Who’d have guessed back in March that one of the best things to come out of this covidcrisis would be my discovery of the wonders of a bidet?
Remember how there was a wild run on toilet paper early in the pre-lockdown phase? My solution was to buy a 48-roll box from Who Gives A Crap. It’s bamboo TP — better for the environment, as bamboo is an eminently renewable resource — and not expensive. Great find, I thought, because I hadn’t been able to source inexpensive bamboo TP locally. Thanks, Facebook ad!
“What the hell is this?” I said, upon walking into the bathroom.
“It’s a bidet,” she called out from the kitchen.
Okay, I thought. I mean, I’d heard of bidets, and I had a general idea of what they do, but I’d never used one.
And now I hope never to live without one. In fact, when we hit the road for nomad living next year, I am already considering how we can replace the bidet portably.
What’s so great about it?
- Cleanliness. Without getting too gross, I’ll just say that my post-poop cleanups are not necessarily the most ideal situations, so a bidet truly helps with that. And psychologically, it’s nice to be confidently clean. Also, can you say, “Mini enema”? Yup, and it was easy to enable, once I was told about the technique. Talk about clean!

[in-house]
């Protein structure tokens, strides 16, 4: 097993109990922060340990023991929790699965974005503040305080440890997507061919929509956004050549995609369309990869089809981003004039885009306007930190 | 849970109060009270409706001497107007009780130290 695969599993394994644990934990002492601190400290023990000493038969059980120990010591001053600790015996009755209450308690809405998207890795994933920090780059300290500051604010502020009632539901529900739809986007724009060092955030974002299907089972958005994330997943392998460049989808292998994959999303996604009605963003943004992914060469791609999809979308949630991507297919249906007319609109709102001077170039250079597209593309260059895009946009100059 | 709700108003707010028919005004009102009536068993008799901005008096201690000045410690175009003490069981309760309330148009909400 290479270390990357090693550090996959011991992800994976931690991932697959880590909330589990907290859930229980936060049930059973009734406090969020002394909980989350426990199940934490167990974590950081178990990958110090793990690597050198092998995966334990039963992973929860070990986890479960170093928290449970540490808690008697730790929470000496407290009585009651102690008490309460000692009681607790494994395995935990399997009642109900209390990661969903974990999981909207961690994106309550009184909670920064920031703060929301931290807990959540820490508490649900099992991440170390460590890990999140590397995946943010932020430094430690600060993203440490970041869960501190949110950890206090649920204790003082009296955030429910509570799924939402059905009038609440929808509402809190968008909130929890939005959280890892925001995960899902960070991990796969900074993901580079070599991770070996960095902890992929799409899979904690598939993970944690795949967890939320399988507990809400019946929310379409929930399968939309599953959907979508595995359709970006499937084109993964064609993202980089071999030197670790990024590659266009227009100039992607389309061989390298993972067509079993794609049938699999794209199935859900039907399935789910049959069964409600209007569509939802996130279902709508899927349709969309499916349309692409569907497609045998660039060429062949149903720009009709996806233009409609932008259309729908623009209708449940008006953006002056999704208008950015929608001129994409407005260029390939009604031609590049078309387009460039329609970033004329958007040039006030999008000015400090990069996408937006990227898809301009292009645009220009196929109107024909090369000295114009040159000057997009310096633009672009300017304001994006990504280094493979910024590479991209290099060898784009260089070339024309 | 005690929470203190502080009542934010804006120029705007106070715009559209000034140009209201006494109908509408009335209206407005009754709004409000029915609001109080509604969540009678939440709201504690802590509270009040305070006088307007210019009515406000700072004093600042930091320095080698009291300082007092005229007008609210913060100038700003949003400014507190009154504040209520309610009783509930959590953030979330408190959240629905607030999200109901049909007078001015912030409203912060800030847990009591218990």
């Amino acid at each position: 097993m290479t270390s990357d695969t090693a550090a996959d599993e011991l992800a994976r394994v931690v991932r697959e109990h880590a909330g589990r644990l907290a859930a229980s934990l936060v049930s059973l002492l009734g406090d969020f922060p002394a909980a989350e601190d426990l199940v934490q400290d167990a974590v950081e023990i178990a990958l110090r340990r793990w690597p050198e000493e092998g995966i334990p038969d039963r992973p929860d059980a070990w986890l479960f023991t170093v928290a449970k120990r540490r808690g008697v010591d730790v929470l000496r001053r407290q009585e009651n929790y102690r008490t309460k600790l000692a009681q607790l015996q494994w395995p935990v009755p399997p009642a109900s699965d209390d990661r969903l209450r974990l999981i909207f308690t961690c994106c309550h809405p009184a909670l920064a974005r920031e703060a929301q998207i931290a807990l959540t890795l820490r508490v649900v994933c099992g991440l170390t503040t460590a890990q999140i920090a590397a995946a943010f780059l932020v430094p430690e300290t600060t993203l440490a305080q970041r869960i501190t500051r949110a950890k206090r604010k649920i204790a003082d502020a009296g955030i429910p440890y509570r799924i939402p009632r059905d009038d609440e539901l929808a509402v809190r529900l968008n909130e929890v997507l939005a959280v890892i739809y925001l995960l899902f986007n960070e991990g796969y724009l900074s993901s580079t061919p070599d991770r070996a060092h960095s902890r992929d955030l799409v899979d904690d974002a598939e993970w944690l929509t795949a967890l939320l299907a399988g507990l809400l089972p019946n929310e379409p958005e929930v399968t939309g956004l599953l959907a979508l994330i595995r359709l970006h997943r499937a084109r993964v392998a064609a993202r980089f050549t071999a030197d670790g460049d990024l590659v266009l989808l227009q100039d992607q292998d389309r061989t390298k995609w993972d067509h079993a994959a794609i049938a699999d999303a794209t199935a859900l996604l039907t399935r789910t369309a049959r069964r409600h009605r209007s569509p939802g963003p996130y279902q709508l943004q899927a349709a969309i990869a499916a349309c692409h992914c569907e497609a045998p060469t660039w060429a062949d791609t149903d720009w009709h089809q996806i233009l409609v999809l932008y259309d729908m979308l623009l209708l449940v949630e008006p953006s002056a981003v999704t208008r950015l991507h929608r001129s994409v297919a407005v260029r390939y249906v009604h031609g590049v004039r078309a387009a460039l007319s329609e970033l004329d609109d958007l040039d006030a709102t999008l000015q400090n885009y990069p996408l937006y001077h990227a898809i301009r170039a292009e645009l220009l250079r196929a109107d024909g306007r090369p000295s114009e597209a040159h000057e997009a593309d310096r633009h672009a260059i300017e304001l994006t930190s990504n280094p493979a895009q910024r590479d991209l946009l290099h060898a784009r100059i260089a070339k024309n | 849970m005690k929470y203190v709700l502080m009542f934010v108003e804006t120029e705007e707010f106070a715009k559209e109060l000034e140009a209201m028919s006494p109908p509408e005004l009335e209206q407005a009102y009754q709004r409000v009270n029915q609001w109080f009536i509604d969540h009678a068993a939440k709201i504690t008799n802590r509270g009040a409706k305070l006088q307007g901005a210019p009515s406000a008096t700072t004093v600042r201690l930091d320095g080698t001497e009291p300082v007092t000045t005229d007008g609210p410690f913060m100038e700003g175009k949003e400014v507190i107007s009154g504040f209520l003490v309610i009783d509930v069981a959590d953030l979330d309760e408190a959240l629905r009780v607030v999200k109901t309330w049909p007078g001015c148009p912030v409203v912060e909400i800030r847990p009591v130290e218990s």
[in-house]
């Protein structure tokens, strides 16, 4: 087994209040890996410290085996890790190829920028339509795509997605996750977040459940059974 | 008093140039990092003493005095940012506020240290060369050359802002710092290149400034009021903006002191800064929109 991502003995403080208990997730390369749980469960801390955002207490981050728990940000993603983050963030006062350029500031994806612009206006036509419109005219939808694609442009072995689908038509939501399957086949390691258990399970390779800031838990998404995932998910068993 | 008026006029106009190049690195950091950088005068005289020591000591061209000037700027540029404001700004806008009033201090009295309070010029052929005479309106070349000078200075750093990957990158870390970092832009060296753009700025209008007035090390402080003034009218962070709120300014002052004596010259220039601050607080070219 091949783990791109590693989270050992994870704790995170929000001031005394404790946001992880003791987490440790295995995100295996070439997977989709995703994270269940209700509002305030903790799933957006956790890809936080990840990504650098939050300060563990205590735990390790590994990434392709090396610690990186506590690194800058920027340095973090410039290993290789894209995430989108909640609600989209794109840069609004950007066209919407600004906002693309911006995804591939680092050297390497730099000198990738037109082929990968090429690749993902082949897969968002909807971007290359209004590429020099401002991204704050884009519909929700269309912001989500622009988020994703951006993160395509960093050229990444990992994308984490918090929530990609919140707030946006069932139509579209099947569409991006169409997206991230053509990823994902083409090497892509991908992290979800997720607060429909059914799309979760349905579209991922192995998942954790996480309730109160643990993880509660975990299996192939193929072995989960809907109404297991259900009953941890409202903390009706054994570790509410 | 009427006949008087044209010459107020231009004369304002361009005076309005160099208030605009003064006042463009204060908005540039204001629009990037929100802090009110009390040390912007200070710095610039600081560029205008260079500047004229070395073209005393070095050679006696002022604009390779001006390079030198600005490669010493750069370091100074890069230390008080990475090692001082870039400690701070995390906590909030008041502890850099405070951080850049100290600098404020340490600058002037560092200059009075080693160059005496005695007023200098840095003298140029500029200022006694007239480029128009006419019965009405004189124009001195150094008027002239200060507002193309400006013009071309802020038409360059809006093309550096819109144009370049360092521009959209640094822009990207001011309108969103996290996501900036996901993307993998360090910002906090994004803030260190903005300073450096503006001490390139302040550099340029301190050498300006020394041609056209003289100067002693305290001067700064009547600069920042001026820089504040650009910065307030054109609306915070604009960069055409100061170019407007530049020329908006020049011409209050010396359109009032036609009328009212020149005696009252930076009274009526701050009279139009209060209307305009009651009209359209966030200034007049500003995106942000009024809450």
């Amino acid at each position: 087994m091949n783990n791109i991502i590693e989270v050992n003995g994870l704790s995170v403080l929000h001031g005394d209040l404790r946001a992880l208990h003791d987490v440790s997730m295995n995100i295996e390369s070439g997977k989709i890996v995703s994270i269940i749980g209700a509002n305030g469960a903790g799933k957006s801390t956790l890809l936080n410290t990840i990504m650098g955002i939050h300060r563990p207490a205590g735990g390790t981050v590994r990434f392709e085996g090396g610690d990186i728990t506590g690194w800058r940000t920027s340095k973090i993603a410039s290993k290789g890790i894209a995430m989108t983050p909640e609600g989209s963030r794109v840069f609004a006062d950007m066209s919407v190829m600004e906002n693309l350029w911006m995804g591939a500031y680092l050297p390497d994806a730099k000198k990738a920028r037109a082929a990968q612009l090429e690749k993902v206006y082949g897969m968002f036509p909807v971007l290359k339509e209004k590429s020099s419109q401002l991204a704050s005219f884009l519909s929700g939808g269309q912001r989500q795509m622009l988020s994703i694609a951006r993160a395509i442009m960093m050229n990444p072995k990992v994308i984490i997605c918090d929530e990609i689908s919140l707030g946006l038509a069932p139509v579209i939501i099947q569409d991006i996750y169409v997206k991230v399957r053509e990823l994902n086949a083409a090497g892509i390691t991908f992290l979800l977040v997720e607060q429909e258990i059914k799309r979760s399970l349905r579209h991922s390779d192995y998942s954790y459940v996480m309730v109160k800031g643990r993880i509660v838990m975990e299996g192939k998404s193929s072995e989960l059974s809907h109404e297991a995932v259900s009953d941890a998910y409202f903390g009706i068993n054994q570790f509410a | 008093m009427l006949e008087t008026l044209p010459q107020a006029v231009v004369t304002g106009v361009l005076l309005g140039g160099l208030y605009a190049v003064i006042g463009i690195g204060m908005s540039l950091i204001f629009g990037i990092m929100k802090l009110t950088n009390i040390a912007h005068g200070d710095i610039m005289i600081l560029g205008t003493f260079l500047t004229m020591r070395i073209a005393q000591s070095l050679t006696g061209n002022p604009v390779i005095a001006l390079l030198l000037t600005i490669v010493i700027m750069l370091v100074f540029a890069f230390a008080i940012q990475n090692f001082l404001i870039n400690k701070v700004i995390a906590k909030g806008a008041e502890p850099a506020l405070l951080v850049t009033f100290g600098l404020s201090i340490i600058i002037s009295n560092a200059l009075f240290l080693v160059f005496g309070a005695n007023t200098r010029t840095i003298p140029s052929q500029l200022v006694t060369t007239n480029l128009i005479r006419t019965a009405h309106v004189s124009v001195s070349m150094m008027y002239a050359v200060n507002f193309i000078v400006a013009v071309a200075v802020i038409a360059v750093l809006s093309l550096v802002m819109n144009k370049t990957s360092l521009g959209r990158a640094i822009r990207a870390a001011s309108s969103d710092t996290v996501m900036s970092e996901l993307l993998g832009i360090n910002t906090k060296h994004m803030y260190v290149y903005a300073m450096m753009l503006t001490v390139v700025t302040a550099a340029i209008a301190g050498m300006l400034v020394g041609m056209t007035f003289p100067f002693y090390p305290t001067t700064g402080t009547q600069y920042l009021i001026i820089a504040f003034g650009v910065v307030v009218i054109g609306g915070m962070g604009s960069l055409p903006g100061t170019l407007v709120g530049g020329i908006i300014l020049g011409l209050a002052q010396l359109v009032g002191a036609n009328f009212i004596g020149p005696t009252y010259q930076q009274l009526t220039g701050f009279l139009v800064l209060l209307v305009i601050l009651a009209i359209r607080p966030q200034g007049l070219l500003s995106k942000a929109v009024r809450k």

- Drastically reduced need for toilet paper. As I implied in #1 above, I may use more toilet paper than the average person, so reducing my TP use is a very nice thing, both from my wallet’s perspective and the logistics of ensuring toilet paper is available in the house. (Hey, it’s the little things that make my life easier.)
- Reduced need for showering. You may thing this is a grody idea. However, my primary reason for showering is to wash my junk and my trunk, plus the armpits. However, I’ve found my armpits can wait. Also Gold Bond spray, or the Walmart equivalent, works great for me under the arms. As for the junk, it seems to do okay without such frequent showering. As does my hair, btw. So, then, a shower every third day — or fourth day, or fifth day… — instead of daily, is good for the environment and it is probably good for the skin overall. And the bidet uses a lot less water than a shower.
As I said earlier, I’m very happy with the Tushy Classic Bidet. It was, I’m told, easy to install, and it’s worked well for 8 months now. Our water is pretty hard, so I expect it to wear out at some point sooner than later, but even if it needs to be replaced now, it’s worth the $10 a month that it has cost. Easily.
Skeptical? Get yourself a bidet, use it, and then tell me I’m wrong!